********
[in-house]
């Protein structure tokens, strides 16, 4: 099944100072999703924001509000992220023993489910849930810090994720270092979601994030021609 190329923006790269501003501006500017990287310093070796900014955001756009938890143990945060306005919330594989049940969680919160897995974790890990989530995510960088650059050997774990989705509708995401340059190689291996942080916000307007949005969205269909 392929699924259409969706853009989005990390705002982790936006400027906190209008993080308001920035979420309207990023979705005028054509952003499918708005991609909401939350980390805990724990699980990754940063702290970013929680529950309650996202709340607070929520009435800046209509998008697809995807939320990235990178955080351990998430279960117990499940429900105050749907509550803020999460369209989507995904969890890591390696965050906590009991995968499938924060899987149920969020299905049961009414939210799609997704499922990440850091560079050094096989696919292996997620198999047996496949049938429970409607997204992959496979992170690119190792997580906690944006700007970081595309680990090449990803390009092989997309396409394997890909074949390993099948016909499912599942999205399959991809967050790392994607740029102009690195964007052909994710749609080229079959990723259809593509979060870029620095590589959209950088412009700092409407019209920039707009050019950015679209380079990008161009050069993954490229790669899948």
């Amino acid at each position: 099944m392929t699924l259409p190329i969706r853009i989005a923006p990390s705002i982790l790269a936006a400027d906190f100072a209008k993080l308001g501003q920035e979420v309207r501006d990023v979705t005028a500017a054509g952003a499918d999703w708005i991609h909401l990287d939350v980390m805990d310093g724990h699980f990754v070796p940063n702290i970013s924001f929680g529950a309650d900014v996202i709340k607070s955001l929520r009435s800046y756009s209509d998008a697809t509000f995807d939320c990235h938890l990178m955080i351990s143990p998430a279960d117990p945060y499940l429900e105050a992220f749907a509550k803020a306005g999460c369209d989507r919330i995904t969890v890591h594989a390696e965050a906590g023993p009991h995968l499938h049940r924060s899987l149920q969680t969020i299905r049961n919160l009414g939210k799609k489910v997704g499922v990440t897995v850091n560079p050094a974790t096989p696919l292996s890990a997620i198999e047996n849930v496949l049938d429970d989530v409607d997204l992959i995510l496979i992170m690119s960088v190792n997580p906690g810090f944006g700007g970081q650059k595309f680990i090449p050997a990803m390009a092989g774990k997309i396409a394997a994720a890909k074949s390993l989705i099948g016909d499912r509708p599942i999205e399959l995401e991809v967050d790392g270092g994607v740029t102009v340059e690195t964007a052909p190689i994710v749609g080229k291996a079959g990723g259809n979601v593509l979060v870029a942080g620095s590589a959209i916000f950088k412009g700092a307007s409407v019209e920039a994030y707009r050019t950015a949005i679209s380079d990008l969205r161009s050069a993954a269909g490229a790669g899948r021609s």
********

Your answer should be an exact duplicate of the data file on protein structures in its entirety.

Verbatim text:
[in-house]
């Protein structure tokens, strides 16, 4: 099944100072999703924001509000992220023993489910849930810090994720270092979601994030021609 190329923006790269501003501006500017990287310093070796900014955001756009938890143990945060306005919330594989049940969680919160897995974790890990989530995510960088650059050997774990989705509708995401340059190689291996942080916000307007949005969205269909 392929699924259409969706853009989005990390705002982790936006400027906190209008993080308001920035979420309207990023979705005028054509952003499918708005991609909401939350980390805990724990699980990754940063702290970013929680529950309650996202709340607070929520009435800046209509998008697809995807939320990235990178955080351990998430279960117990499940429900105050749907509550803020999460369209989507995904969890890591390696965050906590009991995968499938924060899987149920969020299905049961009414939210799609997704499922990440850091560079050094096989696919292996997620198999047996496949049938429970409607997204992959496979992170690119190792997580906690944006700007970081595309680990090449990803390009092989997309396409394997890909074949390993099948016909499912599942999205399959991809967050790392994607740029102009690195964007052909994710749609080229079959990723259809593509979060870029620095590589959209950088412009700092409407019209920039707009050019950015679209380079990008161009050069993954490229790669899948």
């Amino acid at each position: 099944m392929t699924l259409p190329i969706r853009i989005a923006p990390s705002i982790l790269a936006a400027d906190f100072a209008k993080l308001g501003q920035e979420v309207r501006d990023v979705t005028a500017a054509g952003a499918d999703w708005i991609h909401l990287d939350v980390m805990d310093g724990h699980f990754v070796p940063n702290i970013s924001f929680g529950a309650d900014v996202i709340k607070s955001l929520r009435s800046y756009s209509d998008a697809t509000f995807d939320c990235h938890l990178m955080i351990s143990p998430a279960d117990p945060y499940l429900e105050a992220f749907a509550k803020a306005g999460c369209d989507r919330i995904t969890v890591h594989a390696e965050a906590g023993p009991h995968l499938h049940r924060s899987l149920q969680t969020i299905r049961n919160l009414g939210k799609k489910v997704g499922v990440t897995v850091n560079p050094a974790t096989p696919l292996s890990a997620i198999e047996n849930v496949l049938d429970d989530v409607d997204l992959i995510l496979i992170m690119s960088v190792n997580p906690g810090f944006g700007g970081q650059k595309f680990i090449p050997a990803m390009a092989g774990k997309i396409a394997a994720a890909k074949s390993l989705i099948g016909d499912r509708p599942i999205e399959l995401e991809v967050d790392g270092g994607v740029t102009v340059e690195t964007a052909p190689i994710v749609g080229k291996a079959g990723g259809n979601v593509l979060v870029a942080g620095s590589a959209i916000f950088k412009g700092a307007s409407v019209e920039a994030y707009r050019t950015a949005i679209s380079d990008l969205r161009s050069a993954a269909g490229a790669g899948r021609s």